At thy right hand there are pleasures for evermore (Ps. 16: 11)
Excellent speech becometh not a fool: Much less do lying lips a prince.Proverbs 17:7
It is difficult to read this proverb about high flown speech in the mouth of a fool without thinking of Shakespeare’s Dogberry. “Marry, sir, they have committed false report; moreover, they have spoken untruths; secondarily, they are slanders; sixth and lastly; they have belied a lady; thirdly, they have verified unjust things; and, to conclude, they are lying knaves.”
The thing that strikes us as so funny about this kind of speech is the incongruity. The tone is so elevated, the words whistle clean past their targets, the sense of the thing taken as a whole teeters on the lip of nonsense.
And Solomon tells us that a much greater incongruity is found when princes lie. Thrones are established by righteousness (Prov. 16:12; 25:5; 29:14), and righteousness obviously must include a loyalty to truth.
If we remove the obvious exceptions (remembering that deception is a legitimate tool in a ruler’s war chest, as we see with Joshua at the second battle of Ai), then we realize that a ruler must speak the truth to his friends—to his counselors, to his cabinet, to his family, to his people. A prince must keep his word. A prince must not lie in order to keep himself out of trouble.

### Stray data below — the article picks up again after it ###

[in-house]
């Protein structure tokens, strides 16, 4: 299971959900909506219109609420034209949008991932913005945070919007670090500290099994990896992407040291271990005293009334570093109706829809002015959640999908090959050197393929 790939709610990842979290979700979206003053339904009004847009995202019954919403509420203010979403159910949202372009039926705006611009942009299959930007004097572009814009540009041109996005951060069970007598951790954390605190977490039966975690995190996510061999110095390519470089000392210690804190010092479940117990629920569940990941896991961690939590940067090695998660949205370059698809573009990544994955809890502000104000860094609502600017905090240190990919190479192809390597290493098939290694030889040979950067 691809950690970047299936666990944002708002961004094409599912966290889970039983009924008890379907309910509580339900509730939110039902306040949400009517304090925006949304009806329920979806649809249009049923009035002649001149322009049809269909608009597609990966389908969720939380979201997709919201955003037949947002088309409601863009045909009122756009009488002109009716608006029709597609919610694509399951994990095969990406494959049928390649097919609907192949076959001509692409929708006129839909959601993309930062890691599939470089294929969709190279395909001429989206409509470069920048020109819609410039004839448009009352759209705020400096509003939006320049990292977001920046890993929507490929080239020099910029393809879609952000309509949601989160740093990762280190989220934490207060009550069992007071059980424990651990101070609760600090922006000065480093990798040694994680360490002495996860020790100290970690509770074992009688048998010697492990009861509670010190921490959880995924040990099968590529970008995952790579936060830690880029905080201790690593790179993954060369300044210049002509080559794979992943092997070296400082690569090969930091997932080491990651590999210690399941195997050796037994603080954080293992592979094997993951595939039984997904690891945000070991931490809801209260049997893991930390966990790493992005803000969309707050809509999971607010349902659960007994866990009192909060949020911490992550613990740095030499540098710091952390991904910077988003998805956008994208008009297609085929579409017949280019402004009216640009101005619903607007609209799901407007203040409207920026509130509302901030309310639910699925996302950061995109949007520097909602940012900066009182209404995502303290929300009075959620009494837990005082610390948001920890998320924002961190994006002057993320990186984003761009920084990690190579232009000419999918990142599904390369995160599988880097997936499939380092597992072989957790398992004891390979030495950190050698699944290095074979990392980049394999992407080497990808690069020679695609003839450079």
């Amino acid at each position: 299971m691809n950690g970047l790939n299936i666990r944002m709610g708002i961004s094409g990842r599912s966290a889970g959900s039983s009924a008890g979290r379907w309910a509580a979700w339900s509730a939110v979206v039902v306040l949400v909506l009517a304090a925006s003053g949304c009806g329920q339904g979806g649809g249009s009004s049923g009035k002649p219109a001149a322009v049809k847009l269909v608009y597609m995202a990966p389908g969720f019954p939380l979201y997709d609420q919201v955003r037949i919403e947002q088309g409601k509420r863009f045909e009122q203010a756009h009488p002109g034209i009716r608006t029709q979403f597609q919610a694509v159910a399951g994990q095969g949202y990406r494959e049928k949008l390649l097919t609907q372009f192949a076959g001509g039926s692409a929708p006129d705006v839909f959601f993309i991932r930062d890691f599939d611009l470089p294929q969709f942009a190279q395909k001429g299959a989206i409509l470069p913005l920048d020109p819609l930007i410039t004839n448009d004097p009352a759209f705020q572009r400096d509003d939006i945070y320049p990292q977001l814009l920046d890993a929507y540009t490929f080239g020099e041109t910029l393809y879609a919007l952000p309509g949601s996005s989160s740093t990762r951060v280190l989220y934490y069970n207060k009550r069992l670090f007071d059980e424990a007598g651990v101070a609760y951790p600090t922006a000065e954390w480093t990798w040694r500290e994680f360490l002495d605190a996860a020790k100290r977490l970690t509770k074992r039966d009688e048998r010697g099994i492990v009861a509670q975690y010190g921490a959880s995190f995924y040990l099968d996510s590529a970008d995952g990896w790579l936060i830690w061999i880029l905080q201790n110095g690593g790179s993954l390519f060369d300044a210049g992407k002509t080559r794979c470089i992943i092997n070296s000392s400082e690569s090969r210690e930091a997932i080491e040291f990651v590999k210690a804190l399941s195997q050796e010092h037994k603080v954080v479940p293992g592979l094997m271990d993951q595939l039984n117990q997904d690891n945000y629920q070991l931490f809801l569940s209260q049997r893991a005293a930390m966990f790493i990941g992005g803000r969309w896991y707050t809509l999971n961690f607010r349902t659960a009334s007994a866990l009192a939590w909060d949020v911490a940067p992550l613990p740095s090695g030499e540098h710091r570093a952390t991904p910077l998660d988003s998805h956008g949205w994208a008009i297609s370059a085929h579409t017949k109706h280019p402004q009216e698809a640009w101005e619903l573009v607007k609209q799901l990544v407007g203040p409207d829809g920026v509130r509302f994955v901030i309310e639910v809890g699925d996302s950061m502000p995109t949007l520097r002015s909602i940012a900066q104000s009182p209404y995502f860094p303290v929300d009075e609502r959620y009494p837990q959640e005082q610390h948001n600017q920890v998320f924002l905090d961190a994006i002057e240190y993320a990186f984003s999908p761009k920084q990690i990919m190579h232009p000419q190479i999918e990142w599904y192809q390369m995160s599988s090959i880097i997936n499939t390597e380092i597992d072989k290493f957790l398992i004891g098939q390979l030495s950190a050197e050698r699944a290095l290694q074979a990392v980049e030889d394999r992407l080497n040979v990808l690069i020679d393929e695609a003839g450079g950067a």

In our modern secular world, however, we find our rulers and princes are lying to us all the time. They call it “spin,” and they say they are doing it “for the kids,” and they plant stories in the media, and they accuse people falsely. They say that the Constitution means things that it manifestly does not mean.
The next time you see one of our important solons on the television being interviewed, and you know he is lying—his lips are moving—you need to remember that, according to Scripture, you are living in a unique form of government, one that we might call dogberry democracy.